Lil’ Dicky had it right in 2015: save that money. Do as much as you can with as little as possible. Here’s why:

One of the most important numbers that will pop up during the mortgage approval process is your debt-to-income ratio. It’s a logical metric and reasonably important. Your debt to income ratio measures the money you having coming in against the money you owe monthly to creditors.

To calculate your debt to income, do the following equation (on your own, for free!):

Sum of monthly credits owed/ monthly income

This route includes all credits and debts such as auto, insurance, child support and student loans.

Another way to calculate the ratio is by focusing only on your housing credits:

Sum of monthly housing-related credits/ gross monthly income

In other words, how much money is left to spend on housing?

The importance on debt to income ratio for mortgage comes in to play when the lender is determining how high of a mortgage you can afford to pay each month. The lower your debt-to-income ratio number, the better mortgage you’re likely to earn.

So what is a good debt to income ratio, you ask. A typically favorable number to remember: 36. Lenders like 36% of your monthly income to be assumed by debt and they want no more than 28% to be assumed by the mortgage. Numbers start earning a bad reputation as they near 40%, though it’s still possibly to get a mortgage if you’re in these high-stakes numbers. The cut-off happens at about 50%. If half of your income is assumed by debt, you’re likely living too dangerously for a lender to consider you a safe investment.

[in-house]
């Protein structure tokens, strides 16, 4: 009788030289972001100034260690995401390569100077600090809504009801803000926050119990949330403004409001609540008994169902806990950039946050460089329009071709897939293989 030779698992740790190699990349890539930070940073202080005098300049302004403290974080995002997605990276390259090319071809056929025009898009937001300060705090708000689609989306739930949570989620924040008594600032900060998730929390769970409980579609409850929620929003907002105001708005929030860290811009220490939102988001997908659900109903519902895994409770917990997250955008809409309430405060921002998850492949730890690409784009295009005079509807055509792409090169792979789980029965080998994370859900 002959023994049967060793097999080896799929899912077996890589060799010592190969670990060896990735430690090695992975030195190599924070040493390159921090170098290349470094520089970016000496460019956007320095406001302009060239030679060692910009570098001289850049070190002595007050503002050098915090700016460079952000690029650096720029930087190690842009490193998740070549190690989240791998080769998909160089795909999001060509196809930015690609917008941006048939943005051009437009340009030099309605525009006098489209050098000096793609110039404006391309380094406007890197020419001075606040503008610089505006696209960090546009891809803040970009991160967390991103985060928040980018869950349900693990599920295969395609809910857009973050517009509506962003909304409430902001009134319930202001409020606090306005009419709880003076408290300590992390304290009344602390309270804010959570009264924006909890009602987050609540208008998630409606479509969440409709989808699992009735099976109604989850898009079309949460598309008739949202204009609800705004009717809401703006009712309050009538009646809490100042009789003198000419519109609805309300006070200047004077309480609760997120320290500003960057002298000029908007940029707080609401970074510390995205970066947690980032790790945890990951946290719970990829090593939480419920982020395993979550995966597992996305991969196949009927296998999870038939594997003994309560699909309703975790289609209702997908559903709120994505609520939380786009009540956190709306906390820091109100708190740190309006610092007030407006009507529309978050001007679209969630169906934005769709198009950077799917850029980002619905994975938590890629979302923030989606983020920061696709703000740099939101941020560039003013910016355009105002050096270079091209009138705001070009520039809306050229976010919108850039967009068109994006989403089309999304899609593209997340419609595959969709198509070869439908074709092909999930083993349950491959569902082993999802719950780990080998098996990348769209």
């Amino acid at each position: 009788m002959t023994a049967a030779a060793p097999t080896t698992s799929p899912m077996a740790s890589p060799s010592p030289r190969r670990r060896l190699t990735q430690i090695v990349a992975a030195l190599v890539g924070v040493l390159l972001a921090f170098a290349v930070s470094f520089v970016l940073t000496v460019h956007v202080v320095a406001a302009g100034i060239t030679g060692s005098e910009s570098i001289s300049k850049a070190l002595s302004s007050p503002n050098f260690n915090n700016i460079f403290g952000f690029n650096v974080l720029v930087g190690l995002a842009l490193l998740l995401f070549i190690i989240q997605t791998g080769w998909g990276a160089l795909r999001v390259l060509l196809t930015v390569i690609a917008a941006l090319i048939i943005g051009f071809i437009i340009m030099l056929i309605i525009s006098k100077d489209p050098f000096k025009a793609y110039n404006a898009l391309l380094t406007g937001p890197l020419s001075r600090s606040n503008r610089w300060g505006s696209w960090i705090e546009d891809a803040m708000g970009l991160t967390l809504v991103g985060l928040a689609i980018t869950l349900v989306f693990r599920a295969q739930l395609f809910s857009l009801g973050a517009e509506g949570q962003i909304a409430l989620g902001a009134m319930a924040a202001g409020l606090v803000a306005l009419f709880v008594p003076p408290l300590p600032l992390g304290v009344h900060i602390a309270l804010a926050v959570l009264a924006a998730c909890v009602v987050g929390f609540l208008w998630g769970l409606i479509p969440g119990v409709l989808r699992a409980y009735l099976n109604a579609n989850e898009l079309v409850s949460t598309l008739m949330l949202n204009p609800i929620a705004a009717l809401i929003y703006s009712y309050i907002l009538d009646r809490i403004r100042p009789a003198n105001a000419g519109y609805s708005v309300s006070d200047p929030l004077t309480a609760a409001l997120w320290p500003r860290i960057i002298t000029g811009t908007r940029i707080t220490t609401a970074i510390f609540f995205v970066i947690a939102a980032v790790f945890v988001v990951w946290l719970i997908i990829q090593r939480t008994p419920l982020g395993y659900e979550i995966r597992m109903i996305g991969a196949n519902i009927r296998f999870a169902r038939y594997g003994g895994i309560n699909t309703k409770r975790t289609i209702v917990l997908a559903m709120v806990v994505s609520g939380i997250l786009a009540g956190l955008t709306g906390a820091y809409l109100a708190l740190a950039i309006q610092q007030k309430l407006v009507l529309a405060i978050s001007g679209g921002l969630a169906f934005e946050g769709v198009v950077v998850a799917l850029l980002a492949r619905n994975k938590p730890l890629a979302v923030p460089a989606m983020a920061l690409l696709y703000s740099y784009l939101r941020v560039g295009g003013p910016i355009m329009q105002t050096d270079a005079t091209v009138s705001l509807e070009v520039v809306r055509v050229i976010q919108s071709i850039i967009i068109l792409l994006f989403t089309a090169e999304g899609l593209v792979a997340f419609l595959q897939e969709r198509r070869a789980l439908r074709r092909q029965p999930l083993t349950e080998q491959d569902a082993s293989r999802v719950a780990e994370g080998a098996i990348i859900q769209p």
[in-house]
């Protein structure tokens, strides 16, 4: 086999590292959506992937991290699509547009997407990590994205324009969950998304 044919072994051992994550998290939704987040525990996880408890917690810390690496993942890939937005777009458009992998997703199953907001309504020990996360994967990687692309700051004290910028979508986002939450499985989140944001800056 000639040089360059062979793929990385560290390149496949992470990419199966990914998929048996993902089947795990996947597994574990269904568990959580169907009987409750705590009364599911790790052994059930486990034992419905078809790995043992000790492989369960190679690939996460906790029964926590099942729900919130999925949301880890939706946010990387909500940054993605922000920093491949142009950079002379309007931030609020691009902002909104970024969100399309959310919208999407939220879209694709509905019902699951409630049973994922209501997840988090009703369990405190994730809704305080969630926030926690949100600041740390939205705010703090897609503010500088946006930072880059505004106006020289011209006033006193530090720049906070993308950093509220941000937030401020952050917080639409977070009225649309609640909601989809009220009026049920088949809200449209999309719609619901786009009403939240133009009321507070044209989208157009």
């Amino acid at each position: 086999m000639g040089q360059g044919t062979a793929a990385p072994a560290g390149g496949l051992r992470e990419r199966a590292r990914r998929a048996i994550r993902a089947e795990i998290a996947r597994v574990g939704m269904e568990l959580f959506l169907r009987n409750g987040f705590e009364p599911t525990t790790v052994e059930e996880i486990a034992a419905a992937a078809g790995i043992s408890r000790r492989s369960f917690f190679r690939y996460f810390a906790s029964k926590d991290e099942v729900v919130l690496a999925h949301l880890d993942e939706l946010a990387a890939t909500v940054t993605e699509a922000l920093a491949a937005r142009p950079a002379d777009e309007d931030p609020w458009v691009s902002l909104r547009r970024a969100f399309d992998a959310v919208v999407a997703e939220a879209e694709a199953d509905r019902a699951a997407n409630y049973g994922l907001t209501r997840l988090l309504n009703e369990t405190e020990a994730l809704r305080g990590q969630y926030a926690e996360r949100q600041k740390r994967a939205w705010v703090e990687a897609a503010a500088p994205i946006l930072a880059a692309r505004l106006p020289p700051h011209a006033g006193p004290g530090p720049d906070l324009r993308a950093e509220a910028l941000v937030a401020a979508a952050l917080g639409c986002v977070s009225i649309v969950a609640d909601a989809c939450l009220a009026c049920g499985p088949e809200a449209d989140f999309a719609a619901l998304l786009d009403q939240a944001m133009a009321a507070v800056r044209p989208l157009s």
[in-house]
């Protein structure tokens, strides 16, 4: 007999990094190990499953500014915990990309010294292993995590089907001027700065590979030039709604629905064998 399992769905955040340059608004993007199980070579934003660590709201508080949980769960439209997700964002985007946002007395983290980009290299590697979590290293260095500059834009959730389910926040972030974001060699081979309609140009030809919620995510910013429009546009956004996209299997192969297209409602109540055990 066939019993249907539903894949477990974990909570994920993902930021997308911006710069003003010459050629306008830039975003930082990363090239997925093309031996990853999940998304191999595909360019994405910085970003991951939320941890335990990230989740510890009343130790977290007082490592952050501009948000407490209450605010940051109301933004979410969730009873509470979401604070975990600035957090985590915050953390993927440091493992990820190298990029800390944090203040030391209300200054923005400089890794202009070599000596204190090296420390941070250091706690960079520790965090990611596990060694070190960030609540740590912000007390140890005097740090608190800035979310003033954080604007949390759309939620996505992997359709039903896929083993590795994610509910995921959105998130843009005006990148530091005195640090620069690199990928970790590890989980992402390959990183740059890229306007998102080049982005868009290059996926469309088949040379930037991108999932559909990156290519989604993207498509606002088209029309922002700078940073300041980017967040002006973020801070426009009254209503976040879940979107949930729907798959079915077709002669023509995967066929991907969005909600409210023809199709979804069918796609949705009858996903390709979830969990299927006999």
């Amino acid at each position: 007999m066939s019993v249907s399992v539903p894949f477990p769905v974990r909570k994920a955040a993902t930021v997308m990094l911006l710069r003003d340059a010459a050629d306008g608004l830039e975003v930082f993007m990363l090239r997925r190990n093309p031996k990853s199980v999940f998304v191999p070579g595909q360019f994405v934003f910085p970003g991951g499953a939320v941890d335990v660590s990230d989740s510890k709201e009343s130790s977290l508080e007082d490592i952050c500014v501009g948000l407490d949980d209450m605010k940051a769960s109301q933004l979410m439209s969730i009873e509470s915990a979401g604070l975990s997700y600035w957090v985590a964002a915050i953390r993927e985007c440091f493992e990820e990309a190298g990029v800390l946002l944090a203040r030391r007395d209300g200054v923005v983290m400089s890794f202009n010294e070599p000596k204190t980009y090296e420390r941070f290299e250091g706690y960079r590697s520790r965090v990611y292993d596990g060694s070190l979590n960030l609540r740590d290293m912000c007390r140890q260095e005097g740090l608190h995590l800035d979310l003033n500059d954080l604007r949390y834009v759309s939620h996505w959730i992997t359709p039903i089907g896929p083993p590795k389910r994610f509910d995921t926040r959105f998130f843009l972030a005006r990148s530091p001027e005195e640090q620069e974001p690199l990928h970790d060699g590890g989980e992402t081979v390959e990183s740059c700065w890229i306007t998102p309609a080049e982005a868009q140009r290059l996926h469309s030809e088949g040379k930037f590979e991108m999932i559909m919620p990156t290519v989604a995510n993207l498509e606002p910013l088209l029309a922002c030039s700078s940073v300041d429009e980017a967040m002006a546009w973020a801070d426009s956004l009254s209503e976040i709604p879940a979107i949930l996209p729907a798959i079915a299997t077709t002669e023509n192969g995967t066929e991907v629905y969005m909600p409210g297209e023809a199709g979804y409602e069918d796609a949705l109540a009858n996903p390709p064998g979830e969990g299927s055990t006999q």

The takeaway from the equations should be to reduce your credits and debts. The less you spend, the lower your ratio will be. Making more money doesn’t necessarily guarantee a lower ratio if your spending habits also grow positively against that bigger paycheck. Curb your spending and credits and you should find your ratio in a good place.

Whether you’re thinking about purchasing, in the beginning stages of the process or think it’s an option ten years down the line, start keeping the mortgage debt to income ratio in mind. Strive to have plenty more coming in than flowing out. This number can make or break the mortgage you want. It can even make or break getting a mortgage at all. Keep on eye on your ratio at all times and consider it before committing to long-term credit obligations.